• Next, download this file and place it in the raw_data directory. These are files that we extracted from the Reftek dataloggers and are tarred together using the PASSCAL utility Neo. Fist, untar the files in that directory, and then moving back up, make a list of the raw files.

     ls */*tar > listfiles

1.4 Convert Reftek files to miniseed

     rt2ms -F listfiles -p example.par -R -L -o mseed

    • Note that you now have miniseed files in the mseed directory. You can view these with PQL.

     cp $ANTELOPE/data/pf/ .
     setenv PFPATH $ANTELOPE/data/pf:./   %for tcsh users
     export       %for bash users

    • Before moving on, open the file and edit it so that the line reads
      wfname day_volumes/%{sta}/%{sta}.%{net}.%{loc}.%{chan}.%Y.%j

  • Copy all the log files from mseed to logs and for each log file, run this command (example is for datalogger A03D):

     log2miniseed -n YZ -s A03D logs/2012.249.00.00:00.A03D.log

1.5 Build the database

  • Now we are ready to build our database, which is the backbone for associating all the continuous data files, storing arrival times of eartquakes, etc. The command here does this:

     dbbuild -b exampledb batchexample

  • Now let's do some exploring by typing below and clicking on the various buttons that appear. Explore!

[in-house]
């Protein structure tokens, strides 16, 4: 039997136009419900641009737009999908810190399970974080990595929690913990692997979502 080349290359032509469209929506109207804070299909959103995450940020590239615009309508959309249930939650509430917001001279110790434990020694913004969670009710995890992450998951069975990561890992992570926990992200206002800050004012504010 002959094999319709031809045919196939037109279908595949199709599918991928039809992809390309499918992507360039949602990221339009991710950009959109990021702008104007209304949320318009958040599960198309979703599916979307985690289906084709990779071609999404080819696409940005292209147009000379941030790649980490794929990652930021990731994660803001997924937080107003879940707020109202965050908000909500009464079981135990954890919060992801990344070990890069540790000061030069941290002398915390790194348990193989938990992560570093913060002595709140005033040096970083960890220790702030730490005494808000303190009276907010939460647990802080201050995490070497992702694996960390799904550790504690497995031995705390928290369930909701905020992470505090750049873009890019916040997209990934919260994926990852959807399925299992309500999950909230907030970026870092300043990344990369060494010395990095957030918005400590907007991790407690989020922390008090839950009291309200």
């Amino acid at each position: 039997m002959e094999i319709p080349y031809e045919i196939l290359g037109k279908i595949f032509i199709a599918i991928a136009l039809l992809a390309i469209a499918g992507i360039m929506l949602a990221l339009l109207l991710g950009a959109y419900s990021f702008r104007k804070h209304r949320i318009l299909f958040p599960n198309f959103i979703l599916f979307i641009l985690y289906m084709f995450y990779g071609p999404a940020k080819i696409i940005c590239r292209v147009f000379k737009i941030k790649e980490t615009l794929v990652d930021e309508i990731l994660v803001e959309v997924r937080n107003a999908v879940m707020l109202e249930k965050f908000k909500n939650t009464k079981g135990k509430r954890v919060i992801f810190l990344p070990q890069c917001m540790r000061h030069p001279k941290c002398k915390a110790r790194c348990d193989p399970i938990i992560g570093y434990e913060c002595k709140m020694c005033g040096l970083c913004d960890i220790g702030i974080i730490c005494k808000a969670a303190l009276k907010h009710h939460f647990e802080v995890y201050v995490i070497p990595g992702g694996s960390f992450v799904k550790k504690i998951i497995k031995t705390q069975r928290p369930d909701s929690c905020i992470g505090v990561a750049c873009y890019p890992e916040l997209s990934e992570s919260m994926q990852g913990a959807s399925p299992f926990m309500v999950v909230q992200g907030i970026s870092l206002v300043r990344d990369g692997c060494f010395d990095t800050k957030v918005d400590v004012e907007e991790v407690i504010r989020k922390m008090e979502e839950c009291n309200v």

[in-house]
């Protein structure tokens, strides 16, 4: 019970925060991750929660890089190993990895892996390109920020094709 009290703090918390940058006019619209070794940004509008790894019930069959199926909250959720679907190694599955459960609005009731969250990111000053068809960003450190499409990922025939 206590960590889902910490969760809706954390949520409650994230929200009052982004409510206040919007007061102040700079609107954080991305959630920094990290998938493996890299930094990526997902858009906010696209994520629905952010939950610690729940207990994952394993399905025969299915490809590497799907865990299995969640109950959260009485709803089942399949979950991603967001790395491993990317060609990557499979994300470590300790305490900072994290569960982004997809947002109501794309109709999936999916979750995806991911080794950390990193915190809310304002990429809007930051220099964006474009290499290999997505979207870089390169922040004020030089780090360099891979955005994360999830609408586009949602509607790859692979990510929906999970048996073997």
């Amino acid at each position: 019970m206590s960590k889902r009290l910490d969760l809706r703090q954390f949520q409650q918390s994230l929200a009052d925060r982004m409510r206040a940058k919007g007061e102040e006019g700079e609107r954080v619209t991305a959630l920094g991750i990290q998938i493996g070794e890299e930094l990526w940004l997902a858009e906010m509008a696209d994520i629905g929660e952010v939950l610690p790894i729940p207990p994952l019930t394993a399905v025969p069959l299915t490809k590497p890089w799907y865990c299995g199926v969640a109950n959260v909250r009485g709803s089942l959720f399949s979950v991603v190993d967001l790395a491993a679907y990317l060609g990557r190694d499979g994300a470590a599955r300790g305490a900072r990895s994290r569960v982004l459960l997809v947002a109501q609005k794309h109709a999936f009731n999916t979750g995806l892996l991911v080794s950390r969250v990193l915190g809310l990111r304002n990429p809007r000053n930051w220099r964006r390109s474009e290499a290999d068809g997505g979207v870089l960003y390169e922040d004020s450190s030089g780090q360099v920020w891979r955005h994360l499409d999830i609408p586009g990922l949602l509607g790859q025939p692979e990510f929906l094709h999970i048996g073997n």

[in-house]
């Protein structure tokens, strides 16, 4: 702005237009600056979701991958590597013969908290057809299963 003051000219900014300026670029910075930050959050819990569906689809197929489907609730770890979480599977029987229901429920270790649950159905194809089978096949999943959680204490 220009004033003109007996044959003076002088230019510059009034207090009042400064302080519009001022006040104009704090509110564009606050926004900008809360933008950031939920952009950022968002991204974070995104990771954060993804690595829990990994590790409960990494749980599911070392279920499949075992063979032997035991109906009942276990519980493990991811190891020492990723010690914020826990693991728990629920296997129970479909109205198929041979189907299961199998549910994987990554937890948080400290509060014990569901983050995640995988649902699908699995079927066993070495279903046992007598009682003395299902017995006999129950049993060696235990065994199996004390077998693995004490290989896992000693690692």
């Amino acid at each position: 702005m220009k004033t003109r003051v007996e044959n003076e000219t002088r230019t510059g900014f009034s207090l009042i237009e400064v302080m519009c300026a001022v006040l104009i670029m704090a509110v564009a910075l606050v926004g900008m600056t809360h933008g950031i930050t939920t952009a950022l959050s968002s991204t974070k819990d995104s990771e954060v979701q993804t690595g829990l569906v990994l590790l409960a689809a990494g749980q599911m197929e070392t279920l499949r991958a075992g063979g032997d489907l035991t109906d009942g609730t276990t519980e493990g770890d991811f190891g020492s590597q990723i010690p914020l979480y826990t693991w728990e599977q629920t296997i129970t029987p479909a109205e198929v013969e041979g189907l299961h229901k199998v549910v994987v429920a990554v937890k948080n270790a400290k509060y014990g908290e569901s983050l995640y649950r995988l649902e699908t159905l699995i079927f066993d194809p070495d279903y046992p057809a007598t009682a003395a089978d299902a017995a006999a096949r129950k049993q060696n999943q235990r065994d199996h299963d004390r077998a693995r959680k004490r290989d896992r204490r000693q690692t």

dbe exampledb

    • Try going to Site > Graphics > Map and look at the network
  • Now let's create a day-long miniseed files from the shorter length files
     miniseed2days -v -U -w "day_volumes/%{sta}/%{sta}.%{net}.%{loc}.%{chan}.%Y.%j" mseed/
     miniseed2db -v day_volumes/* exampledb
  • Building a database from IRIS data You can accomplish the same thing as the above steps for data from IRIS in 2 simple steps, after submitting an IRIS breqfast request and requesting a dataless SEED volume (metadata) and miniseed data (the miniseed file does not contain station metadata, this is the reason for the dataless SEED volume).
     miniseed2days -v -U -w "day_volumes/%{sta}/%{sta}.%{net}.%{loc}.%{chan}.%Y.%j" raw_data_ftp/seismic/*

  • At this point, you should be able to look at waveforms, after typing dbe exampledb, go to Wfdisc > Graphics > Waveforms.

1.6 Creating a SEED volume for archival at the IRIS DMC

  • Next is a series of commands to check everything and create a SEED volume for archival at IRIS. Enter them line-by-line and check to see that they worked. Consult documentation provided by IRIS here.

     dbfix_calib exampledb
     dbversdwf -tu exampledb
     dbverify -tj exampledb >& dbverify.out
     mk_dataless_seed -v -o CR.12.YYYYDDDHHMM.dataless exampledb